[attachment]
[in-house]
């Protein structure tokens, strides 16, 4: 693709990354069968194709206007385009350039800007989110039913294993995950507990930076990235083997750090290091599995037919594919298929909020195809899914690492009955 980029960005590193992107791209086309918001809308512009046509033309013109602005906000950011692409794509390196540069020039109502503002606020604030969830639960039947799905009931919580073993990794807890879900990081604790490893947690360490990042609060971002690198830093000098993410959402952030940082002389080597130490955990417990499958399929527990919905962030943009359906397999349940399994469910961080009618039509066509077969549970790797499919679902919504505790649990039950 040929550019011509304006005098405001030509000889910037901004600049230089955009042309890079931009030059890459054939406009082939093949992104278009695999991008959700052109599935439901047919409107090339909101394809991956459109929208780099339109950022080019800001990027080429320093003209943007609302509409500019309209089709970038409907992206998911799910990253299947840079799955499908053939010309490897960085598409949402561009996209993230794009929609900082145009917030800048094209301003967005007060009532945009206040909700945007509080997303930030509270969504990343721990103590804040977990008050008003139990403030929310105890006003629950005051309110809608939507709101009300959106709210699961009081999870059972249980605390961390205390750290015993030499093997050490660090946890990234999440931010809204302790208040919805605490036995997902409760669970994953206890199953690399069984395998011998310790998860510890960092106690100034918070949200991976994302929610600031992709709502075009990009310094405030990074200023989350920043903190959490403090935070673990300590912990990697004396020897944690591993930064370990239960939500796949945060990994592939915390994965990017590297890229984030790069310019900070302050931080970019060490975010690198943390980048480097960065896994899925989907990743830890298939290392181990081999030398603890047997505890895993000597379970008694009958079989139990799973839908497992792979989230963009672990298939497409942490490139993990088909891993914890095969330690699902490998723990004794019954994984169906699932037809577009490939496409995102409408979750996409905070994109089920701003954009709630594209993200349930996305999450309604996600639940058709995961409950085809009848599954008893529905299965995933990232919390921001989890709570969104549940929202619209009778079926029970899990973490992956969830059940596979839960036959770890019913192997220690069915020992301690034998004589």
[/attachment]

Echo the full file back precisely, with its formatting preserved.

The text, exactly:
[in-house]
């Protein structure tokens, strides 16, 4: 693709990354069968194709206007385009350039800007989110039913294993995950507990930076990235083997750090290091599995037919594919298929909020195809899914690492009955 980029960005590193992107791209086309918001809308512009046509033309013109602005906000950011692409794509390196540069020039109502503002606020604030969830639960039947799905009931919580073993990794807890879900990081604790490893947690360490990042609060971002690198830093000098993410959402952030940082002389080597130490955990417990499958399929527990919905962030943009359906397999349940399994469910961080009618039509066509077969549970790797499919679902919504505790649990039950 040929550019011509304006005098405001030509000889910037901004600049230089955009042309890079931009030059890459054939406009082939093949992104278009695999991008959700052109599935439901047919409107090339909101394809991956459109929208780099339109950022080019800001990027080429320093003209943007609302509409500019309209089709970038409907992206998911799910990253299947840079799955499908053939010309490897960085598409949402561009996209993230794009929609900082145009917030800048094209301003967005007060009532945009206040909700945007509080997303930030509270969504990343721990103590804040977990008050008003139990403030929310105890006003629950005051309110809608939507709101009300959106709210699961009081999870059972249980605390961390205390750290015993030499093997050490660090946890990234999440931010809204302790208040919805605490036995997902409760669970994953206890199953690399069984395998011998310790998860510890960092106690100034918070949200991976994302929610600031992709709502075009990009310094405030990074200023989350920043903190959490403090935070673990300590912990990697004396020897944690591993930064370990239960939500796949945060990994592939915390994965990017590297890229984030790069310019900070302050931080970019060490975010690198943390980048480097960065896994899925989907990743830890298939290392181990081999030398603890047997505890895993000597379970008694009958079989139990799973839908497992792979989230963009672990298939497409942490490139993990088909891993914890095969330690699902490998723990004794019954994984169906699932037809577009490939496409995102409408979750996409905070994109089920701003954009709630594209993200349930996305999450309604996600639940058709995961409950085809009848599954008893529905299965995933990232919390921001989890709570969104549940929202619209009778079926029970899990973490992956969830059940596979839960036959770890019913192997220690069915020992301690034998004589």